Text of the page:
Slime: an aquarist’s best friend

Jeremy GosnellBy Jeremy Gosnell 5 years agoNo Comments

Slimy_Fish_AlphaOur fish are slimy. If you’ve ever bumped one of your aquatic charges with your hand, or picked one up, you’ve noticed that layer of slime coating. Many additives that are intended to reduce stress in captive fish also claim to enhance the slime coat. Believe it or not, this coating of slime is an aquarist’s best friend. Not only does it help ward off potential parasites, it allows damaged tissue or fins to regrow. Yet many captive fish have insufficient slime coats. Why is that? What factors aid in generating an adequate mucus coating, and what can we as aquarists do to enhance this beneficial, and crucial part of our fishes’ biology? 

The slime coating:

_66661087_2012-12-1818.25.48If you’re a student of evolutionary biology, then it’s important to accept that somewhere along the line we evolved from fish. Life began in the sea, and over the millennia evolved to occupy land. When this took place our slime glands evolved into sweat glands, since we no longer had a direct need for mucous producing glands within our skin. Yet mucous didn’t go away altogether. If you’ve ever had a cold or respiratory infection, mucous has filled your sinuses and nasal passages, rolling down your throat and clogging up your chest. This mucous works much like a fish’s slime coat. It captures bacteria, fungus, viruses and parasites and pushes them out via sneezing or coughing, or a runny nose. For humans, the downside to this mucous defense is that it can clog up within us, giving bacteria an optimal growing condition and leading to infection.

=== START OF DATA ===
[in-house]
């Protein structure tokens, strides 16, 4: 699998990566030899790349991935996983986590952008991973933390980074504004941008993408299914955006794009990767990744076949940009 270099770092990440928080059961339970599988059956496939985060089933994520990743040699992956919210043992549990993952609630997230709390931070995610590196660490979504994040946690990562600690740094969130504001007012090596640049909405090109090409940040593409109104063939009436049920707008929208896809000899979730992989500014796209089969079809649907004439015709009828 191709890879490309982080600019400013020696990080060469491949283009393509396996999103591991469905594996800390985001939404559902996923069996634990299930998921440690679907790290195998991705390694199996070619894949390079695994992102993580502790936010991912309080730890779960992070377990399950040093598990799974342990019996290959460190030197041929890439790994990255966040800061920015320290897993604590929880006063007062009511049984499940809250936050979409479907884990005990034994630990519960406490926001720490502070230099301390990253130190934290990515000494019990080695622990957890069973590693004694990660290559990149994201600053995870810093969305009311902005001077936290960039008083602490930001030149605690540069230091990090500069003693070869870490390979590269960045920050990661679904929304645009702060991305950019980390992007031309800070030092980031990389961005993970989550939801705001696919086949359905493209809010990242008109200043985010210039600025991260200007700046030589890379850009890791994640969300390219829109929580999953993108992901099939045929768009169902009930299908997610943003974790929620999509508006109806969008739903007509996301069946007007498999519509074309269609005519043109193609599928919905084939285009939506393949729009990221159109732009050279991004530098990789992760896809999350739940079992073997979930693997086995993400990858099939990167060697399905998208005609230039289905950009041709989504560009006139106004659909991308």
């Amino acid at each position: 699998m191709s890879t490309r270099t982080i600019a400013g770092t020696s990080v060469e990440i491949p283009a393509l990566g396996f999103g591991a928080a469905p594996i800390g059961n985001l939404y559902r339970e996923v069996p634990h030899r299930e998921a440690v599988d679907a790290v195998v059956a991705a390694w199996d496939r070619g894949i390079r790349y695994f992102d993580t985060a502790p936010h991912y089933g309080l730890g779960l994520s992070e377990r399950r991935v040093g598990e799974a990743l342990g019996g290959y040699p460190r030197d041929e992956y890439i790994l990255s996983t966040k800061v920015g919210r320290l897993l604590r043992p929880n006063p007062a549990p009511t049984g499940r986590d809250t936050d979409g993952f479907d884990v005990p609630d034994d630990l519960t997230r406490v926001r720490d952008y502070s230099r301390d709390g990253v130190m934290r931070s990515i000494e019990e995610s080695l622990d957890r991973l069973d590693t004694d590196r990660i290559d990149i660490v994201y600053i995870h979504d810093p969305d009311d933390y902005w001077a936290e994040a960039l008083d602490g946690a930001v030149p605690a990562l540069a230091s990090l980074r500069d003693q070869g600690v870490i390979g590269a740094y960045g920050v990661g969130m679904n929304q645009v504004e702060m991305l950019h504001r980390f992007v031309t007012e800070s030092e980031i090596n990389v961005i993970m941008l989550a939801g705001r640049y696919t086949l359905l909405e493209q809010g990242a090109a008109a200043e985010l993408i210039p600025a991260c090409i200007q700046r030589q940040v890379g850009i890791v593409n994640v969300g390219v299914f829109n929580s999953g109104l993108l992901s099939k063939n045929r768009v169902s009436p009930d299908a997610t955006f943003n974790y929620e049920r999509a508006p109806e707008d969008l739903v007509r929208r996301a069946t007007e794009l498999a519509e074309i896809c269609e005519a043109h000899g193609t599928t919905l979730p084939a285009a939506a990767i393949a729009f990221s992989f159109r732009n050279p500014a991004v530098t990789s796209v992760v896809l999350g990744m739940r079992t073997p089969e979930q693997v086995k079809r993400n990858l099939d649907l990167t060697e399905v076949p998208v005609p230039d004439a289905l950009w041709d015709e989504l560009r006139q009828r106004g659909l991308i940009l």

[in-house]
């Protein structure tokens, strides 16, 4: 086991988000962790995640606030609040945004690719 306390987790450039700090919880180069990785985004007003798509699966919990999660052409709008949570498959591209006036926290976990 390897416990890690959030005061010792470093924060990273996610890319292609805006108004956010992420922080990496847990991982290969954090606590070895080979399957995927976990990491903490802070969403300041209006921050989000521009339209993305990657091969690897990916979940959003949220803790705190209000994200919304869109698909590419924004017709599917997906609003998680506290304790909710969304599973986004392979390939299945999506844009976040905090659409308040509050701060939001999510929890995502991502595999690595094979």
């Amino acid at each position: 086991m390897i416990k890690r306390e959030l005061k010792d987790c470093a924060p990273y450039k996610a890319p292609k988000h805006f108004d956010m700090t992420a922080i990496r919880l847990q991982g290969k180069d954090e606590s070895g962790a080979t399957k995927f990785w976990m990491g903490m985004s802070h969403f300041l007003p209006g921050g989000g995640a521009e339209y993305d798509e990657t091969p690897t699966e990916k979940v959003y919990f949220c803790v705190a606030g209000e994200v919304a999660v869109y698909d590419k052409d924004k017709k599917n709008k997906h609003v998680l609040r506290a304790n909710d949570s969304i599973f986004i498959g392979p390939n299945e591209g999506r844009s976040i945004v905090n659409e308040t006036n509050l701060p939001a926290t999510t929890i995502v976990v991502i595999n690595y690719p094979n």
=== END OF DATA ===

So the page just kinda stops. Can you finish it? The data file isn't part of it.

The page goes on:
One of slime’s obvious benefits for fish is that it reduces drag by coating an irregular surface such as scales. This allows fish to slip easily, and quickly through their environment. Slime also affords fish protection from fungi, bacteria and ectoparasites. The slime coat traps the parasites and naturally sloughs them off as water moves around the fish. Within fish slime are a host of immunities, so if the parasite doesn’t slough off within the slime, there may be an antibody that kills it. While this sounds like the perfect defense mechanism, parasites evolved right beside the fish, and many have an innate ability to penetrate the slime coat and burrow into fish tissue.